Streams

How Campaigns 'Microtarget' You

Tuesday, February 21, 2012

President Barack Obama greets workers following a speech at the Master Lock factory on February 15, 2012 in Milwaukee, Wisconsin. (Getty)

Recap from It's a Free Country.

Welcome to Politics Bites, where every afternoon at It's A Free Country, we bring you the unmissable quotes from the morning's political conversations on WNYC. Today on the Brian Lehrer Show, Sasha Issenberg of Slate talks about the different ways campaigns—including the Obama administration—are using data analytics to target their message to voters.  He wrote the piece titled, "Dreamcatcher."

Project Dreamcatcher

Campaigns are watching you.

In a recent article for Slate, Sasha Issenberg detailed new technology that presidential campaigns are using to mine and organize data about voters. Campaigns can then use this information—collected in person; through public records; or, increasingly, online—to produce personalized ads and communications, ones that use your name, or addresses issues important to you—and in terms that resonate with you.

Digital text analytics, Issenberg said, has made the business of "microtargeting" voters all the more savvy.

It's all well and good to throw web ads at people and get them to move in and out of a site, but if you don't know who they are or where they vote or what party they are, it's either inefficient or often counterproductive.

Issenberg writes in his article that the Obama campaign's "Project Dreamcatcher" is one such analytic initiative meant to solve these problems: "If a voter writes in a Web form that her top concern is the war in Afghanistan, should she be asked [by the Obama campaign] to enlist as a 'Veterans for Obama' volunteer, or sent direct mail written to placate foreign-policy critics?"

Revenge of the nerds

Until recently, there was no way for campaigns to answer that question. It used to be that a staffer could go door-to-door asking something like "Romney or Obama?" and collect responses that translate nicely into usable data: the answer to that kind of question can be a 1 or a 2, Issenberg explained.

But the reasons why Romney or Obama, or whoever else, wasn't easily converted into data. Now that technology allows campaigns the space to store ever-increasing quantities of information, the means to measure that information analytically, and the opporunity to build complex mathematical functions that can predict effective outreach strategies—getting pretty geeky, right?—the game has changed.

That information often had nowhere to go, and so it doesn't easily turn into a 1 or a 2. The challenge of the Dreamcatcher project is to effectively turn that into a number that can then be pooled with all the other stuff that is easily represented as numbers. Once you have all these as variables that can be interchanged, you can build algorithms that can be predictive.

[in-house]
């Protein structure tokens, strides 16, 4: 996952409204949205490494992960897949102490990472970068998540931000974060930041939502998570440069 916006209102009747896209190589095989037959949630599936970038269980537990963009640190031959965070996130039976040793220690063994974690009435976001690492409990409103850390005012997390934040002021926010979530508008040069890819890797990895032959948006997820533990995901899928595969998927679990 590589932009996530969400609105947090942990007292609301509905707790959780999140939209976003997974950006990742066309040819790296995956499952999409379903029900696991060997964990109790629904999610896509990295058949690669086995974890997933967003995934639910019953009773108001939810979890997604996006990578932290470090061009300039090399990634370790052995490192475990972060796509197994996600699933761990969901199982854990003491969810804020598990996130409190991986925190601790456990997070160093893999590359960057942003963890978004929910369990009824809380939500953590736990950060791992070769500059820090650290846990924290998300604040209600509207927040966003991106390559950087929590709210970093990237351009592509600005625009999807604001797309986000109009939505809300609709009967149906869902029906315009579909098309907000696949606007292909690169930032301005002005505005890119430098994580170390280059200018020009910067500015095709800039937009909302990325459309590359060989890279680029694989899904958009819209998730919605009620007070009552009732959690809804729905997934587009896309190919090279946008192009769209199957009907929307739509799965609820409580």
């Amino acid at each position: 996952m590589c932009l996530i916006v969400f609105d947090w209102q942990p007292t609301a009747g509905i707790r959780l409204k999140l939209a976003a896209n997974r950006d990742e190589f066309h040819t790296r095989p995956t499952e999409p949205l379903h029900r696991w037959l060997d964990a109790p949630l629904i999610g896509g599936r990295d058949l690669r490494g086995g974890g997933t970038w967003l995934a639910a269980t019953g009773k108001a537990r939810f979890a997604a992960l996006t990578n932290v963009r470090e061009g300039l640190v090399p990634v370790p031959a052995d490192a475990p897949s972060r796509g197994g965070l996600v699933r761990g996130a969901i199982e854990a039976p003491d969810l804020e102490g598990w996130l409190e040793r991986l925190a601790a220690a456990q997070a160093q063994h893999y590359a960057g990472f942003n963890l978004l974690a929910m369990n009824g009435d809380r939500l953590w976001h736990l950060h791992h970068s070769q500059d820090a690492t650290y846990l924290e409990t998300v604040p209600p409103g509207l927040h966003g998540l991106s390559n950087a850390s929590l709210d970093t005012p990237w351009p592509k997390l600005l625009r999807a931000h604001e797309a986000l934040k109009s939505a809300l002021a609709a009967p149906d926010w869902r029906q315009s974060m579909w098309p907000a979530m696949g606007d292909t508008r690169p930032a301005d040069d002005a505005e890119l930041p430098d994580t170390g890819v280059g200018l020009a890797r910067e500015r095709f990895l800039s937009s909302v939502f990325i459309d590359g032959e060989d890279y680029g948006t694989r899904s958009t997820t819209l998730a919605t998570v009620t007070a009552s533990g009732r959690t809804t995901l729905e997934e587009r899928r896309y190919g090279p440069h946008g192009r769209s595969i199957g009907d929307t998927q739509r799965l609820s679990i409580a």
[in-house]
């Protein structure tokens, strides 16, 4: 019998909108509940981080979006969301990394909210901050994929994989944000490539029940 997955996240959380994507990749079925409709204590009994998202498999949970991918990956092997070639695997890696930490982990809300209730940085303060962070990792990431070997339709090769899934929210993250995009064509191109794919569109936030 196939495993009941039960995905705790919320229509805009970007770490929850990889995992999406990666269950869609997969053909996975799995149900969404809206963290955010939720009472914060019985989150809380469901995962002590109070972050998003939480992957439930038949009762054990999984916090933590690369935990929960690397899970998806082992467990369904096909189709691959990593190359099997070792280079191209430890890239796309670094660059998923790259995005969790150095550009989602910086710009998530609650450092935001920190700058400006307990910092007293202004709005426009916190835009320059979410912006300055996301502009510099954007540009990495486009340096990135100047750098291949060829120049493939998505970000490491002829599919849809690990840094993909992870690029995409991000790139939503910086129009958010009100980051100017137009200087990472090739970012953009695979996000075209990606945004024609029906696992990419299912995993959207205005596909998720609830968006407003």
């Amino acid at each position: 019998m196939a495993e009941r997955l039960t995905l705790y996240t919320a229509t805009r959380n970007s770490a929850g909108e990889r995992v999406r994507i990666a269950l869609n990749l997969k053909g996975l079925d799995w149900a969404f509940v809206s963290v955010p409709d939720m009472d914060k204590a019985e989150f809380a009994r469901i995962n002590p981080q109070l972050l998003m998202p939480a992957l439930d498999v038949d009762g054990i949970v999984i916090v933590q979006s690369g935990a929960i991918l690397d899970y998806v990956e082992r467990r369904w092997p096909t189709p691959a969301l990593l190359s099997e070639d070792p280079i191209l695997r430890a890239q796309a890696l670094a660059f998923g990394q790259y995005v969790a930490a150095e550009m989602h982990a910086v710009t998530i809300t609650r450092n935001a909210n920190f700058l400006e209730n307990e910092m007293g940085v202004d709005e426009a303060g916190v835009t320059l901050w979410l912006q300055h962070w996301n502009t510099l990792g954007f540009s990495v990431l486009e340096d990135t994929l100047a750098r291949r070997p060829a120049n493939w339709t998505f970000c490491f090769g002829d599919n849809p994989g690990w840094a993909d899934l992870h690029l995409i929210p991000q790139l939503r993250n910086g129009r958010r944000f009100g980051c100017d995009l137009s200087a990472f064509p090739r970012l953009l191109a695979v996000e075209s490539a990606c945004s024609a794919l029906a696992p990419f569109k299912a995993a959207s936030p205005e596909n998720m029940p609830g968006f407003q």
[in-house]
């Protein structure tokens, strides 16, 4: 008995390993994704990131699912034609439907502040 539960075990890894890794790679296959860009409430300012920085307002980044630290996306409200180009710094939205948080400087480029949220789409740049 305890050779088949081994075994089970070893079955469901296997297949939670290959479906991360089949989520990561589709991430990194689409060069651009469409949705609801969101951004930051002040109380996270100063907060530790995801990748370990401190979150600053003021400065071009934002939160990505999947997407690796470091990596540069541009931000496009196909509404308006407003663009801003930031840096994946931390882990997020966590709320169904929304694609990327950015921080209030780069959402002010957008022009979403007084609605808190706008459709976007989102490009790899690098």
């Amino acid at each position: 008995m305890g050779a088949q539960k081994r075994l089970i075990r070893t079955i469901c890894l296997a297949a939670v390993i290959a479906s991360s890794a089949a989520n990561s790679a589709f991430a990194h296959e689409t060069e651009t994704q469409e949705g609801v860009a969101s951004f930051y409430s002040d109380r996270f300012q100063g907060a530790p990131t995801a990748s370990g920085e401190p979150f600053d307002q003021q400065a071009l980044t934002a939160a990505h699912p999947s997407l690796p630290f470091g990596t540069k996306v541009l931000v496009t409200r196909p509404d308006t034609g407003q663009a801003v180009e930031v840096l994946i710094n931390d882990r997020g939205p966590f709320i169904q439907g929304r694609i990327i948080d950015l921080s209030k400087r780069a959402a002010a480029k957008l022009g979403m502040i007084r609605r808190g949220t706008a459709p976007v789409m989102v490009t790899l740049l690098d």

What campaigns learned from catalogs

Issenberg pointed out that voters may not recognize just how much campaigning has evolved. The house looks the same, he said, but the plumbing's gotten extremely complicated.

To voters, campaigns are going to look a lot like they did in 2008. But there are these major innovations going on behind the scenes at campaigns based on how they use data, and it's going to be very hard for voters to understand whats going on.

Perhaps there's a simpler way to put it.

The information that campaigns in the 1980s used to decide whether to send you a flyer has now been merged with the information that L.L. Bean used in the 1990s to send you a catalog.

Comments [5]

ethan from bk

i'm a person in my mid-twenties, and i hope i'm somewhat representative of a growing trend among educated young americans--i do exactly what your guest described. none of my browsers keep cookies session-to-session (or accept third party), i do not remember logins or passwords, and i use guerillamail to sign up for accounts that i don't wish to have my information (even my junk email).

more people doing this will put data-mining in its place.

Aug. 07 2012 11:29 AM
David from Fredericksburg, VA

Doesn't apply to me as I don't talk to campaigners. It's none of their business how I have or will vote.

In the end it doesn't matter - nearly all politicians are liars who say what ever it takes to get elected and then do what they damn well please once they're in office

Feb. 21 2012 11:29 AM
John A.

Ed from Larchmont,
By allowing those to oppose Obama to use abortion as a wedge issue I could allow far less worthy leaders to get a vote that could be amoral for other reasons, including: Unjust wars, Disregard for the poor, Abuse of our common environment, Financial favoritism, the Maintenance of the rule of law, just to name a few. While GWB isn't running this time round, I'm still keeping a watchful eye for the issues of conscience for All involved - both sides & many issues.

Feb. 21 2012 11:11 AM
Mike from Jersey City from New Jersey

HHMM. So now On the Line is doing political commercials for the Obama Campaign? Maybe's there's some truth to that Drudge / Media Matters stuff.

Feb. 21 2012 10:00 AM
Ed from Larchmont

In response to the ad for this segment, where the woman said she was against abortion, etc., it should be noted that no Catholic can in good conscience vote for President Obama. He promotes abortion in all arenas, and now is attacking religious liberty. He has disqualified himself as far as a Catholic voter is concerned.

Feb. 21 2012 08:27 AM

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